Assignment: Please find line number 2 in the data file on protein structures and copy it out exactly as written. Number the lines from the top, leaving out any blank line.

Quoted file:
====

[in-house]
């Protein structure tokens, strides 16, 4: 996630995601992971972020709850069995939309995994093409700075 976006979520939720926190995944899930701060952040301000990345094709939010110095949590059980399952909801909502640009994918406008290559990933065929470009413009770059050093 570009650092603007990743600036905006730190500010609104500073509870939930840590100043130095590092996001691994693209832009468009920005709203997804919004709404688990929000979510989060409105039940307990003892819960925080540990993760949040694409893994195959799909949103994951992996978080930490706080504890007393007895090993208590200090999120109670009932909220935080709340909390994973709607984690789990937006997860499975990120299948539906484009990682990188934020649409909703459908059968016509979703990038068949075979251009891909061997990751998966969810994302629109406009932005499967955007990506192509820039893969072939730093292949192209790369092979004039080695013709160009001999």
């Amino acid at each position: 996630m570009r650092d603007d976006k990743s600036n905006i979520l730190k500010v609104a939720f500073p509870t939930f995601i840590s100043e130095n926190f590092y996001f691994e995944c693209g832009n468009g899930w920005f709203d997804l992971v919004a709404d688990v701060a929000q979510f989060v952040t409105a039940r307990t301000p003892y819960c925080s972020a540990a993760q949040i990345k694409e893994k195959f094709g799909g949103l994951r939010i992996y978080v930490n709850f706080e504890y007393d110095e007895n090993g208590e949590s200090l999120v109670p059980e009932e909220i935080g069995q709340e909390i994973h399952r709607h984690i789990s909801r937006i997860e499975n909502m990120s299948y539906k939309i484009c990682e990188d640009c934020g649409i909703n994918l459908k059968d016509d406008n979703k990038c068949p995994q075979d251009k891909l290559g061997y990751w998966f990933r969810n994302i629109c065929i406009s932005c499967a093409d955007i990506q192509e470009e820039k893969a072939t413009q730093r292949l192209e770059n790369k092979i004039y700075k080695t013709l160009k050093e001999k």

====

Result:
């Protein structure tokens, strides 16, 4: 996630995601992971972020709850069995939309995994093409700075 976006979520939720926190995944899930701060952040301000990345094709939010110095949590059980399952909801909502640009994918406008290559990933065929470009413009770059050093 570009650092603007990743600036905006730190500010609104500073509870939930840590100043130095590092996001691994693209832009468009920005709203997804919004709404688990929000979510989060409105039940307990003892819960925080540990993760949040694409893994195959799909949103994951992996978080930490706080504890007393007895090993208590200090999120109670009932909220935080709340909390994973709607984690789990937006997860499975990120299948539906484009990682990188934020649409909703459908059968016509979703990038068949075979251009891909061997990751998966969810994302629109406009932005499967955007990506192509820039893969072939730093292949192209790369092979004039080695013709160009001999």